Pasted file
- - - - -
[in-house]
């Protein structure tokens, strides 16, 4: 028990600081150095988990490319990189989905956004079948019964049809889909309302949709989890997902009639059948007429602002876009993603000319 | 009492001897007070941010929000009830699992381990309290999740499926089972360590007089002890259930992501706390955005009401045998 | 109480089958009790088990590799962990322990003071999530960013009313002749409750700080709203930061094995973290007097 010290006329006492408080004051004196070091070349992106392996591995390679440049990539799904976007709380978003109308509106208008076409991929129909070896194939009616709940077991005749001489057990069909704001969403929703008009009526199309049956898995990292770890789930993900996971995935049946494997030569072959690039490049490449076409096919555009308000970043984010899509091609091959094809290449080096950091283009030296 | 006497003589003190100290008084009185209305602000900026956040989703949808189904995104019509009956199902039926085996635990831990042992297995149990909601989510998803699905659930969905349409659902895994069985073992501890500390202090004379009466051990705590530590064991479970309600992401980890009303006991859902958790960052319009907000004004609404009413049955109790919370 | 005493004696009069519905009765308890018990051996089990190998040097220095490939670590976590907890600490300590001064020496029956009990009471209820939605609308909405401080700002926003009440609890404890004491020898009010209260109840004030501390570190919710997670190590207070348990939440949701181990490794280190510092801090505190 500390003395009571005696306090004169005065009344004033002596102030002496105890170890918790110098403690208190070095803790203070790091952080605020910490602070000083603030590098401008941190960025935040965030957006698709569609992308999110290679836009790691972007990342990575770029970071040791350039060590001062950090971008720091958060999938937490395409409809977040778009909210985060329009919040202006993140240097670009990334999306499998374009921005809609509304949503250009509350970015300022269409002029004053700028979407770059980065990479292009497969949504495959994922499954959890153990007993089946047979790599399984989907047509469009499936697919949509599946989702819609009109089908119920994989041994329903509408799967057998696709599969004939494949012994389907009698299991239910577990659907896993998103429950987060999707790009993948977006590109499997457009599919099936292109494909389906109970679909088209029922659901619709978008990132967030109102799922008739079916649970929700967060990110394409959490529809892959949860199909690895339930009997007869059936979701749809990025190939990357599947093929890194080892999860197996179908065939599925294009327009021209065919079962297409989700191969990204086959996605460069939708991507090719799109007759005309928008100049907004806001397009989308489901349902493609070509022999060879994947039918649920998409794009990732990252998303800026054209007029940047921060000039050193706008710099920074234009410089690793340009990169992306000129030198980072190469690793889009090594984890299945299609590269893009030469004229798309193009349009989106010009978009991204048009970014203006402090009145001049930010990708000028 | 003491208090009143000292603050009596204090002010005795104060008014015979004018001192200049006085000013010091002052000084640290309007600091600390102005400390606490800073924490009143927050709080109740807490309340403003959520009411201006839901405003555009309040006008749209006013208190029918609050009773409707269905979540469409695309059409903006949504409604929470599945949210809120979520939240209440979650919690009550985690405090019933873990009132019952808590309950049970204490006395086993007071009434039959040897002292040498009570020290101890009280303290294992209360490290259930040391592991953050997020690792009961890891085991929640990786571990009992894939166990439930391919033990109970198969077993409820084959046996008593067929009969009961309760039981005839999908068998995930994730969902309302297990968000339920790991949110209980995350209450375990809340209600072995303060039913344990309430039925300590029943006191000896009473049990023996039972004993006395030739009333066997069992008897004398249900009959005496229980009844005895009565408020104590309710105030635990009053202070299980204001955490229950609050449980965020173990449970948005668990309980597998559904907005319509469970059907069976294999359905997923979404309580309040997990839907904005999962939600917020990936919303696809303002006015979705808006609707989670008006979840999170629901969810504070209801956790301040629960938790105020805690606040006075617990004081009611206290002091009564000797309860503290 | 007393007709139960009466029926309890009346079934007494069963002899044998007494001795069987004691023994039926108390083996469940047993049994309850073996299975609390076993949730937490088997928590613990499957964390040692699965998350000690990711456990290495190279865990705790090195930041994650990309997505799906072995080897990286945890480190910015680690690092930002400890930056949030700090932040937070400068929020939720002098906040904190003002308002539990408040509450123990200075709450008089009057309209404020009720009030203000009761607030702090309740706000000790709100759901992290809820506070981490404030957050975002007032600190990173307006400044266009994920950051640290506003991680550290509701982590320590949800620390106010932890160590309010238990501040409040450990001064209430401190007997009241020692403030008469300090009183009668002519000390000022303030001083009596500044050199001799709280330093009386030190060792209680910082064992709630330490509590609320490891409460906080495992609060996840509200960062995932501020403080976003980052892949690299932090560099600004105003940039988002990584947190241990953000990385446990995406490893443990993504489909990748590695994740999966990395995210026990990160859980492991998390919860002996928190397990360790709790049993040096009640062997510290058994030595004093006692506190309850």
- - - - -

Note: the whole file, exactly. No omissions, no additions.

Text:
[in-house]
């Protein structure tokens, strides 16, 4: 028990600081150095988990490319990189989905956004079948019964049809889909309302949709989890997902009639059948007429602002876009993603000319 | 009492001897007070941010929000009830699992381990309290999740499926089972360590007089002890259930992501706390955005009401045998 | 109480089958009790088990590799962990322990003071999530960013009313002749409750700080709203930061094995973290007097 010290006329006492408080004051004196070091070349992106392996591995390679440049990539799904976007709380978003109308509106208008076409991929129909070896194939009616709940077991005749001489057990069909704001969403929703008009009526199309049956898995990292770890789930993900996971995935049946494997030569072959690039490049490449076409096919555009308000970043984010899509091609091959094809290449080096950091283009030296 | 006497003589003190100290008084009185209305602000900026956040989703949808189904995104019509009956199902039926085996635990831990042992297995149990909601989510998803699905659930969905349409659902895994069985073992501890500390202090004379009466051990705590530590064991479970309600992401980890009303006991859902958790960052319009907000004004609404009413049955109790919370 | 005493004696009069519905009765308890018990051996089990190998040097220095490939670590976590907890600490300590001064020496029956009990009471209820939605609308909405401080700002926003009440609890404890004491020898009010209260109840004030501390570190919710997670190590207070348990939440949701181990490794280190510092801090505190 500390003395009571005696306090004169005065009344004033002596102030002496105890170890918790110098403690208190070095803790203070790091952080605020910490602070000083603030590098401008941190960025935040965030957006698709569609992308999110290679836009790691972007990342990575770029970071040791350039060590001062950090971008720091958060999938937490395409409809977040778009909210985060329009919040202006993140240097670009990334999306499998374009921005809609509304949503250009509350970015300022269409002029004053700028979407770059980065990479292009497969949504495959994922499954959890153990007993089946047979790599399984989907047509469009499936697919949509599946989702819609009109089908119920994989041994329903509408799967057998696709599969004939494949012994389907009698299991239910577990659907896993998103429950987060999707790009993948977006590109499997457009599919099936292109494909389906109970679909088209029922659901619709978008990132967030109102799922008739079916649970929700967060990110394409959490529809892959949860199909690895339930009997007869059936979701749809990025190939990357599947093929890194080892999860197996179908065939599925294009327009021209065919079962297409989700191969990204086959996605460069939708991507090719799109007759005309928008100049907004806001397009989308489901349902493609070509022999060879994947039918649920998409794009990732990252998303800026054209007029940047921060000039050193706008710099920074234009410089690793340009990169992306000129030198980072190469690793889009090594984890299945299609590269893009030469004229798309193009349009989106010009978009991204048009970014203006402090009145001049930010990708000028 | 003491208090009143000292603050009596204090002010005795104060008014015979004018001192200049006085000013010091002052000084640290309007600091600390102005400390606490800073924490009143927050709080109740807490309340403003959520009411201006839901405003555009309040006008749209006013208190029918609050009773409707269905979540469409695309059409903006949504409604929470599945949210809120979520939240209440979650919690009550985690405090019933873990009132019952808590309950049970204490006395086993007071009434039959040897002292040498009570020290101890009280303290294992209360490290259930040391592991953050997020690792009961890891085991929640990786571990009992894939166990439930391919033990109970198969077993409820084959046996008593067929009969009961309760039981005839999908068998995930994730969902309302297990968000339920790991949110209980995350209450375990809340209600072995303060039913344990309430039925300590029943006191000896009473049990023996039972004993006395030739009333066997069992008897004398249900009959005496229980009844005895009565408020104590309710105030635990009053202070299980204001955490229950609050449980965020173990449970948005668990309980597998559904907005319509469970059907069976294999359905997923979404309580309040997990839907904005999962939600917020990936919303696809303002006015979705808006609707989670008006979840999170629901969810504070209801956790301040629960938790105020805690606040006075617990004081009611206290002091009564000797309860503290 | 007393007709139960009466029926309890009346079934007494069963002899044998007494001795069987004691023994039926108390083996469940047993049994309850073996299975609390076993949730937490088997928590613990499957964390040692699965998350000690990711456990290495190279865990705790090195930041994650990309997505799906072995080897990286945890480190910015680690690092930002400890930056949030700090932040937070400068929020939720002098906040904190003002308002539990408040509450123990200075709450008089009057309209404020009720009030203000009761607030702090309740706000000790709100759901992290809820506070981490404030957050975002007032600190990173307006400044266009994920950051640290506003991680550290509701982590320590949800620390106010932890160590309010238990501040409040450990001064209430401190007997009241020692403030008469300090009183009668002519000390000022303030001083009596500044050199001799709280330093009386030190060792209680910082064992709630330490509590609320490891409460906080495992609060996840509200960062995932501020403080976003980052892949690299932090560099600004105003940039988002990584947190241990953000990385446990995406490893443990993504489909990748590695994740999966990395995210026990990160859980492991998390919860002996928190397990360790709790049993040096009640062997510290058994030595004093006692506190309850």